14. Of the above, payment of the maintenance allowance is covered by the order appointing the Receiver, but so far as the other sums are concerned, there is nothing to indicate what justification there was for those payments or what reasons the learned Judge had in February and March 1912 for directing the payment of sums amounting to Rs. 7,800 to the defendants. Certain it is that, while those sums were being paid by the Receiver to the two sets of defendants in opposition to the terms of the deed and the order of his appointment, no sums whatever were paid into Court or to anybody, in compliance with the terms of the deed and the order of appointment, to cover the interest due to the plaintiffs mortgagees in the two suits on their mortgage-debts.
15. We have not in the present appeals to deal with these previous payments but all we have to decide is whether the orders of the Subordinate Judge directing the further payment of Rs. 6,000 and Rs. 4,000 can be supported. In our opinion, on the materials before us, it is impossible for us to sustain these orders. The learned Counsel, who appears on behalf of the respondents, has not attempted to support the orders of the Subordinate Judge on the grounds that, under the terms of the mortgage deed, the two payments might be made for legal expenses; and we think he is right in not making such an attempt. It seems to us idle even to suggest that, in a mortgage-deed, the mortgagees would have agreed to the insertion of a clause to enable the mortgagors to obtain funds to contest the rights of the mortgagees under the mortgage-deeds. We hold, therefore, that the learned Judge was not justified in finding that the two sums should be paid under the terms of the deed as allowances for legal expenses; and we also hold that the view which he took that the plaintiff's decree-holders had no position until the decrees were made absolute to object to the two payments is equally untenable. The materials, before us, fail to show either that any sum has beau deposited in Court or that the Receiver has, in accordance with his first duty as a Receiver appointed for the protection of the mortgagees' interest, appropriated the profits for the payment of interest on the mortgage-debt; and until such sums had been paid into Court sufficient to cover the interest due on that debt, we hold that the Subordinate Judge was not justified in passing the orders directing the Receiver to pay over the sums of Rs. 6,000 and Rs. 4,000 to the judgment-debtors. The result, therefore, is that we decree both the appeals and set aside the orders of the Subordinate Judge, dated the 6th May 1912, directing the payment of the two sums of Rs. 6,000 and Rs. 4,000 in the two Suits Nos. 358 and 359 of 1910 respectively. The appellants, who were the opposite party in the Court of Subordinate Judge, are entitled to their costs in this Court as well as in the lower Court. We fix the hearing fee in this Court at five gold mohurs in each case.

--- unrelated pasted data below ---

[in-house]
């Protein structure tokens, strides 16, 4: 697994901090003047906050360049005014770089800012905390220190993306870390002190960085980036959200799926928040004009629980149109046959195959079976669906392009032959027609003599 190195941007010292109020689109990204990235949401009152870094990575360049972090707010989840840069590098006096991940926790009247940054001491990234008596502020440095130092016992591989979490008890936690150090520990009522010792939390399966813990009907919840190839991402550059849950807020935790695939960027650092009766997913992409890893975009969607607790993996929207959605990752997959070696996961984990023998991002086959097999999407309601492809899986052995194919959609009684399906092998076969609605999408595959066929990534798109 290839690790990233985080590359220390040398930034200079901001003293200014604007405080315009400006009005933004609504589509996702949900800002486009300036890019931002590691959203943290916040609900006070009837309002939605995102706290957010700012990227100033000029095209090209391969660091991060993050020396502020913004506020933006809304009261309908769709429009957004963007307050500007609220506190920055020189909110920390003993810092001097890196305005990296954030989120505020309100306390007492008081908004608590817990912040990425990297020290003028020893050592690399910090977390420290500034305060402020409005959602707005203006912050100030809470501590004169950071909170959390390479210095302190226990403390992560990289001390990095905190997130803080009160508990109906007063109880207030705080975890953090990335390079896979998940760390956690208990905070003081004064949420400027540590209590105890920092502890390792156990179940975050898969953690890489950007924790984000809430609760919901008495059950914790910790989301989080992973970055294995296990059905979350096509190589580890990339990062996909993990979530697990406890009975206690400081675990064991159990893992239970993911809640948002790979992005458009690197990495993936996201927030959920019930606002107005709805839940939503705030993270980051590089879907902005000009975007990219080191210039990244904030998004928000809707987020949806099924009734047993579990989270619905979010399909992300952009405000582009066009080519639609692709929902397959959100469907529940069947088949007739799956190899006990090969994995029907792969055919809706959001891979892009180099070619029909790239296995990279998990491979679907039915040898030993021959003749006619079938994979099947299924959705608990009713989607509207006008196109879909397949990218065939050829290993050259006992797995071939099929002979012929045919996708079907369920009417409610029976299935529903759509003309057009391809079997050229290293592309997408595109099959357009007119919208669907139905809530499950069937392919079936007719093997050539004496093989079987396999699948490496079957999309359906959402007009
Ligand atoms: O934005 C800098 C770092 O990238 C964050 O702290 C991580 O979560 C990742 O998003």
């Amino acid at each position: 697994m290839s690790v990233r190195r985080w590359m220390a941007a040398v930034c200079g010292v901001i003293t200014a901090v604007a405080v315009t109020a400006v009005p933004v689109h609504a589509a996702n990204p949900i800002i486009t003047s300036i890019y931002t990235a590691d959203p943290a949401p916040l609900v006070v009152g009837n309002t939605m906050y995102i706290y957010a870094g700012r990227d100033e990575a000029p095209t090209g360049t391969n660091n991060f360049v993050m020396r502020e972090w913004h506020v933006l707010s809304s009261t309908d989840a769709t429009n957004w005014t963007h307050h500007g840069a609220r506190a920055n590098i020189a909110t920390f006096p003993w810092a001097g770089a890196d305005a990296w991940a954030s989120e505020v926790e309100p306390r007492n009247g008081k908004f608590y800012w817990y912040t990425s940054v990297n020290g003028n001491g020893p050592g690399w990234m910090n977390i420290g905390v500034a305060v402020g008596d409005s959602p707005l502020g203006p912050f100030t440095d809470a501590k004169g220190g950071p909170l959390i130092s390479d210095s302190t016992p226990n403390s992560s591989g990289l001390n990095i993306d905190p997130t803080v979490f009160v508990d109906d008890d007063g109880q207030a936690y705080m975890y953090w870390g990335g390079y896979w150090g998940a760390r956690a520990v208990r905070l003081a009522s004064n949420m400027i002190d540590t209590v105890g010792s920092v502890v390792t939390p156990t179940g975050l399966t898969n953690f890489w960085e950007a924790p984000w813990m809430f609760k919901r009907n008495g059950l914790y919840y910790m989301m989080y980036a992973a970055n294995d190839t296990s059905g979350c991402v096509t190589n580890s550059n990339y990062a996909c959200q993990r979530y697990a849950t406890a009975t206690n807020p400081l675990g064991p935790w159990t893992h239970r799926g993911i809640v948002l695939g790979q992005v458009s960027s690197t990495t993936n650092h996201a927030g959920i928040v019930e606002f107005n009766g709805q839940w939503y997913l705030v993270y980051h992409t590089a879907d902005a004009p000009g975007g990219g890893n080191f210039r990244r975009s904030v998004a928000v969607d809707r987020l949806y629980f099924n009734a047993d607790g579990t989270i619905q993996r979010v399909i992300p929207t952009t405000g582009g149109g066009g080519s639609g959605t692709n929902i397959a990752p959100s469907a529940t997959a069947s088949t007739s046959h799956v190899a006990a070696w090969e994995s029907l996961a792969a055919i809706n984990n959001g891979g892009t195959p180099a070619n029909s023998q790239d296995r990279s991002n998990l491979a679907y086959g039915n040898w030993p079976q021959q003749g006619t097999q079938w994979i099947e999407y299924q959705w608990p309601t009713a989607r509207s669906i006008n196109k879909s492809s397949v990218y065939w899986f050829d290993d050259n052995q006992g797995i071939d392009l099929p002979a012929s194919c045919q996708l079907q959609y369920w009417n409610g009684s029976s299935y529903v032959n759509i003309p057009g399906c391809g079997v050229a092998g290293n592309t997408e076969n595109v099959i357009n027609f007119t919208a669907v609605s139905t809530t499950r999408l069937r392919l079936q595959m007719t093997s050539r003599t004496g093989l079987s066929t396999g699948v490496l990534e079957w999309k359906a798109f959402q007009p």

16. The two appeals having been disposed of, it is unnecessary to take up the Rules which accordingly are discharged but without costs.